• Cullen and Dykman LLP Blogs

  • Archives

  • New Whistleblower Incentives under the Dodd-Frank Act

    Section 922 of the Dodd-Frank Wall Street Reform and Consumer Protection Act (“Dodd-Frank Act”) has attempted to strengthen enforcement efforts by adding section 21F to the Securities Exchange Act of 1934.[1] The new section is entitled “Securities Whistleblower Incentives and Protections.”[2] In order to prevent the type of fraud that contributed to the financial crisis, the Dodd-Frank Act implement rules directed at encouraging employee reporting of questionable conduct. To promote employee disclosure a bounty system has been enacted whereby whistleblowers could receive an award between 10% and 30% of monetary sanctions collected by the SEC or other regulatory authority so long as such sanctions total $1 million or more.[3] Additionally, significant efforts have been undertaken to ensure that a whistleblower’s identity is fully protected, extending even so far as to preclude the release of information in response to a Freedom of Information Act request.[4]

    Moreover, employees are also not required to seek recourse through internal compliance systems prior to filing a complaint with the SEC, however, a whistleblower can potentially receive a more lucrative award if he/she first utilized internal resources. In order to encourage internal reporting the rule provides for a 120-day “lookback period” whereby a whistleblower may within 120 days of utilizing internal compliance mechanisms report to the SEC and maintain his or her ability to collect an award.[5] Upon discovery of a meritorious claim the SEC takes into consideration the nature of the compliance program implemented by the company when assessing potential penalties.[6]

    Most recently, the SEC issued its first bounty award. A whistleblower provided information that resulted in the discovery of a multi-million dollar fraud.[7] On August 21, 2012 the court ordered more than $1 million in sanctions and has collected $150,000 thus far.  The whistleblower, who do not wish to be identified, received nearly $50,000 from the amount that had been collected.[8] Sean McKessy, Chief of the SEC’s Whistleblower Office touted the success of the program indicating that about eight tips a day are received. He further added “[t]he fact that we made the first payment after just one year of operation shows that we are open for business and ready to pay people who bring us good, timely information.”[9]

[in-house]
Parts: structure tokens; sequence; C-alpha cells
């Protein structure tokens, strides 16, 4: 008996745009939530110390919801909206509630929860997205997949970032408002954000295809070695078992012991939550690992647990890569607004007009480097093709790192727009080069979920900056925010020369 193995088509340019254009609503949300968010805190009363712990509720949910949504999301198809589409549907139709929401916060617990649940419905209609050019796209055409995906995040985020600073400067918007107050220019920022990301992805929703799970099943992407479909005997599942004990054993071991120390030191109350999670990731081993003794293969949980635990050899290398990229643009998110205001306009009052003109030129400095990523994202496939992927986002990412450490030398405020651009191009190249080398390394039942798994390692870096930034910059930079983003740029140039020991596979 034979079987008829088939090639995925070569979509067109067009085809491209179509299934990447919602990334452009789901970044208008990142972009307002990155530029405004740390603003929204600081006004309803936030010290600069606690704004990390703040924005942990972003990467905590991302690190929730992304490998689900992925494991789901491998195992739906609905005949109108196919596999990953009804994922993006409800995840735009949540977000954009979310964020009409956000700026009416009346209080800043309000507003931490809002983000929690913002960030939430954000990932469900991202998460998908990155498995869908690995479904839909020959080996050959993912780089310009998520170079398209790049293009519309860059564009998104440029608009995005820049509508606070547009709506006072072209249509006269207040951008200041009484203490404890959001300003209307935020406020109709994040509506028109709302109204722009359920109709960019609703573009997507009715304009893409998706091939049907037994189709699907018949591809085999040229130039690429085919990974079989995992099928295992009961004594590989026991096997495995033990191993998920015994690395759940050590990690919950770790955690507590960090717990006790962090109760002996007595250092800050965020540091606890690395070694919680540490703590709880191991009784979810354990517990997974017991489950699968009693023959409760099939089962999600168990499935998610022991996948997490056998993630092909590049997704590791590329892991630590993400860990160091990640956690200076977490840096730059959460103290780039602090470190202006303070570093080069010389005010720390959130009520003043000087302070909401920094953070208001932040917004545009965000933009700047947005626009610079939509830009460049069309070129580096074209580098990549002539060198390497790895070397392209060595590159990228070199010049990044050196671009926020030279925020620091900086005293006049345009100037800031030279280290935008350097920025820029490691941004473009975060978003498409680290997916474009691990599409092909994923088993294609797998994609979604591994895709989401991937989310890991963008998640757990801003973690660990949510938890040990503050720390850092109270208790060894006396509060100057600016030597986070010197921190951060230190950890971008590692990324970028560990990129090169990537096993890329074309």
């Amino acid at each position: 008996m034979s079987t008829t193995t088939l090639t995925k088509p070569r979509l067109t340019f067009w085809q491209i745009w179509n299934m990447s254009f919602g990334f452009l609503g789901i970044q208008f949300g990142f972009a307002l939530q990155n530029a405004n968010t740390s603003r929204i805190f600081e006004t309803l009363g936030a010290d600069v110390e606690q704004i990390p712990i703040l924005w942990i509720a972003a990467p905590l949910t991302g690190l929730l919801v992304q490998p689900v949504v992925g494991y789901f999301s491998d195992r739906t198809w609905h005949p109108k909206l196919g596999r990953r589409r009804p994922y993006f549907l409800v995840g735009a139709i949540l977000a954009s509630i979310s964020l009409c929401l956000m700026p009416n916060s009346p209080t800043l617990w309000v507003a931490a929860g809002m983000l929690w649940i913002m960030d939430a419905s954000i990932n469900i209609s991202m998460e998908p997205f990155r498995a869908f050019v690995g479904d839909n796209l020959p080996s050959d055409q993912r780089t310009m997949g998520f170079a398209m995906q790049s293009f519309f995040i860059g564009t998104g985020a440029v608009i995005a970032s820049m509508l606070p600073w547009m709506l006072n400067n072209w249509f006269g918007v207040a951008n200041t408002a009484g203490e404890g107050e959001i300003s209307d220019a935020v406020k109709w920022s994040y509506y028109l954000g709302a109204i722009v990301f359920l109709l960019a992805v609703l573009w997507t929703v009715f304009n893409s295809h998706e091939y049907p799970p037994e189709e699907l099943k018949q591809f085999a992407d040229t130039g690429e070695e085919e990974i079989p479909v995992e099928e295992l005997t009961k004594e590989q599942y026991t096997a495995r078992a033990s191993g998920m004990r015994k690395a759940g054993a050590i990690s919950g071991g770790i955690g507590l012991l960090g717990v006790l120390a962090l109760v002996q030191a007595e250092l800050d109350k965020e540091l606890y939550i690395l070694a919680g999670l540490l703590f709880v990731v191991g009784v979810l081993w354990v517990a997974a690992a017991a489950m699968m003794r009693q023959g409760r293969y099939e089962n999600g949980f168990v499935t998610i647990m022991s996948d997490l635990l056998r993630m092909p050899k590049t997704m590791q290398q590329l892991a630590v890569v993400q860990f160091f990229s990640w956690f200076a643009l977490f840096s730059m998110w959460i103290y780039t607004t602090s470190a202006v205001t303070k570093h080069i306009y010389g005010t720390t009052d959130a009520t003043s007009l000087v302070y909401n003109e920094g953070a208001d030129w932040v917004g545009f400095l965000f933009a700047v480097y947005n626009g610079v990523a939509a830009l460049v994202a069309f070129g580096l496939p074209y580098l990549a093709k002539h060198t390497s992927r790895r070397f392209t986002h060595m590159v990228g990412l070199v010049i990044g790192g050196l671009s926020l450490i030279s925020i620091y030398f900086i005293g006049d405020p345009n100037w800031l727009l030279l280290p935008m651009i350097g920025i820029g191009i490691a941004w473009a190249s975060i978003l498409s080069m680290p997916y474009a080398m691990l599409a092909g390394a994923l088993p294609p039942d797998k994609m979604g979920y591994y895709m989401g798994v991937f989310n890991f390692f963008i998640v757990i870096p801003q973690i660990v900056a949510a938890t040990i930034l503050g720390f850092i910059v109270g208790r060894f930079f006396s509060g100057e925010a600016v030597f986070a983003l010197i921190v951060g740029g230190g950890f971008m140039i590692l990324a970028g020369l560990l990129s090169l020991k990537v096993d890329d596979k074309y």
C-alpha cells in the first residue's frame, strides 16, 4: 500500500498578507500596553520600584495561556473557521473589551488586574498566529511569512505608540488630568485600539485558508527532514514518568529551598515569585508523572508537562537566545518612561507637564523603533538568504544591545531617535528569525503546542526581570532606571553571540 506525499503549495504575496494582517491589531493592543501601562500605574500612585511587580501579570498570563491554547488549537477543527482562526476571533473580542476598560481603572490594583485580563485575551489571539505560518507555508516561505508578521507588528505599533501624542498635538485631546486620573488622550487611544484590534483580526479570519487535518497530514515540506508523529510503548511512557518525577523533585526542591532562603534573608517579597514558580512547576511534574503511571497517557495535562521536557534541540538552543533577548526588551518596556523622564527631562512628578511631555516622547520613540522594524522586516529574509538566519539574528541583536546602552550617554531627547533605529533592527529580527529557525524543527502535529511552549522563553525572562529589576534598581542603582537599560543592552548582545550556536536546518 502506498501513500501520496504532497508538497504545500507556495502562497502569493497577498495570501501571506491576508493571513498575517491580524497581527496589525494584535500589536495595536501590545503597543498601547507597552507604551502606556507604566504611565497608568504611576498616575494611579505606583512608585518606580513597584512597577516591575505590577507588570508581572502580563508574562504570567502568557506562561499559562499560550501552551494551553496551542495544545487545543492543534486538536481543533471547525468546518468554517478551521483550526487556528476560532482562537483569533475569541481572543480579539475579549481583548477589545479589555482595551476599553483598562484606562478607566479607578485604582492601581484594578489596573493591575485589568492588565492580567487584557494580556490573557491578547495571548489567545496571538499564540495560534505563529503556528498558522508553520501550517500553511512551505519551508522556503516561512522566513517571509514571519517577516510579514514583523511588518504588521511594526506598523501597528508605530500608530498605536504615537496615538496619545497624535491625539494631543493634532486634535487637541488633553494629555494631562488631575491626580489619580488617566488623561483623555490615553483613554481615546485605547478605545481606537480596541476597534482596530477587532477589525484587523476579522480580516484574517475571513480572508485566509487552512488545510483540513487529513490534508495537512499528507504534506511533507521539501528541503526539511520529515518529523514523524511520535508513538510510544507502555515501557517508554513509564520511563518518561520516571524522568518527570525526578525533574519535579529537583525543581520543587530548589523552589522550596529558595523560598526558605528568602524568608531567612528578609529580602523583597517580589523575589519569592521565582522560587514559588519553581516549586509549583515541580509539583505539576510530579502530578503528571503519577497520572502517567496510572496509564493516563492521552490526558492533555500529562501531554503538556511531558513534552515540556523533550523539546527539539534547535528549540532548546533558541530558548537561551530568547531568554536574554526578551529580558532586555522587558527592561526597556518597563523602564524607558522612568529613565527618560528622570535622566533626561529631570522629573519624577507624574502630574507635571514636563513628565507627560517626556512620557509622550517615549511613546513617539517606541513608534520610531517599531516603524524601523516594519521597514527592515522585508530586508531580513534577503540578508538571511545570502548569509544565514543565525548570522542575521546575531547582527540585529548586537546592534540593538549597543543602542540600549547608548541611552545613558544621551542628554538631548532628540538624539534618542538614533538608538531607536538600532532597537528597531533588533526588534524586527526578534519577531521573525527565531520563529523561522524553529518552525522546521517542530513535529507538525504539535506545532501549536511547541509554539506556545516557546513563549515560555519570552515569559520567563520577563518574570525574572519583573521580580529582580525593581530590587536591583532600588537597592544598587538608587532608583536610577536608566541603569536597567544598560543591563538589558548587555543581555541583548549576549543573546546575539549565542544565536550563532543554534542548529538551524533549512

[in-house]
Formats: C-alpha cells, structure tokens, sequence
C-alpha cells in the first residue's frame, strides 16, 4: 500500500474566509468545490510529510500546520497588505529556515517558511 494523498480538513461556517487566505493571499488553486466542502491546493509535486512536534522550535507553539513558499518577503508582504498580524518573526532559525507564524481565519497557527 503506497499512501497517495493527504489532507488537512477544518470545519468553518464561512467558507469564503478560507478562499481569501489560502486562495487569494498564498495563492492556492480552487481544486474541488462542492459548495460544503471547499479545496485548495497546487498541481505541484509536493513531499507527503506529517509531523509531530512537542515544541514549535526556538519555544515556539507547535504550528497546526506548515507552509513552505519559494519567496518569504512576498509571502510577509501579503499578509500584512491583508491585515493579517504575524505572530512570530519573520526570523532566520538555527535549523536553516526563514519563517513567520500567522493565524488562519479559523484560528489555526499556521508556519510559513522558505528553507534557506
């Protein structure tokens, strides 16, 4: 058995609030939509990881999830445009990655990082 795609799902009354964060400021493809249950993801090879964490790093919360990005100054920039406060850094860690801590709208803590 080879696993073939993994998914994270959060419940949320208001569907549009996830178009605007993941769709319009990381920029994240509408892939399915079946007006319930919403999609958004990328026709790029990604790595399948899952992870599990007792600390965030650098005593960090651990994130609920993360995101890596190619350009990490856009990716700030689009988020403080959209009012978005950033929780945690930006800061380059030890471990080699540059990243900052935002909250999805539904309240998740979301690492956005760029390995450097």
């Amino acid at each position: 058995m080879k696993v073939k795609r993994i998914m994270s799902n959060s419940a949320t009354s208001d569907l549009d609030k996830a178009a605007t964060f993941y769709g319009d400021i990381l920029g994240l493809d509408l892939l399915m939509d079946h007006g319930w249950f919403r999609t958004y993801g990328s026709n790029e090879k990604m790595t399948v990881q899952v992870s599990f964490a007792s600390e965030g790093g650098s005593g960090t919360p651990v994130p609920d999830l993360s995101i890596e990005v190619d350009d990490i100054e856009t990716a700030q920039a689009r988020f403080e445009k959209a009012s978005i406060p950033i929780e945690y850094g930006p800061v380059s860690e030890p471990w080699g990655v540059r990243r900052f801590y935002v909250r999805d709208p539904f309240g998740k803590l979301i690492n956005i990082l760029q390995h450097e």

However, business groups are concerned that the bounty award may create a disincentive to report misconduct upon initial discovery.  Employees may wait until the circumstances escalate to a sufficiently severe level so that the potential reward is even more lucrative. Companies can avoid whistleblower claims by enacting robust internal compliance procedures. As indicated by SEC Chairman Schapiro employees are encouraged to report internally as they stand to receive a higher bounty in cases in which internal procedures were utilized.[10]

    1. [1] U.S. Securities and Exchange Commission: Annual Report on the Dodd-Frank Whistleblower Program (2011), available at, http://www.sec.gov/about/offices/owb/whistleblower-annual-report-2011.pdf
    2. [2] Id.]
    3. [3] Employers Complain New SEC Rules Target Them, Long Island Business (Aug. 25, 2011).
    4. [4] Exposing Wrong Doing, 40 Pension and Investment 10 (Mar. 19, 2012).
    5. [5] Employers Complain New SEC Rules Target Them, Long Island Business (Aug. 25, 2011).
    6. [6] Id.
    7. [7] Press Release, SEC Issues First Whistleblower Program Award (Aug. 21, 2012) available at http://www.sec.gov/news/press/2012/2012-162.htm.
    8. [8] Id.
    9. [9] Id.
    10. [10] Mary L. Schapiro, Chairman, SEC, Opening Statement at SEC Open Meeting: Item 2 — Whistleblower Program (May 25, 2011) available at http://www.sec.gov/news/speech/2011/spch052511mls-item2.htm.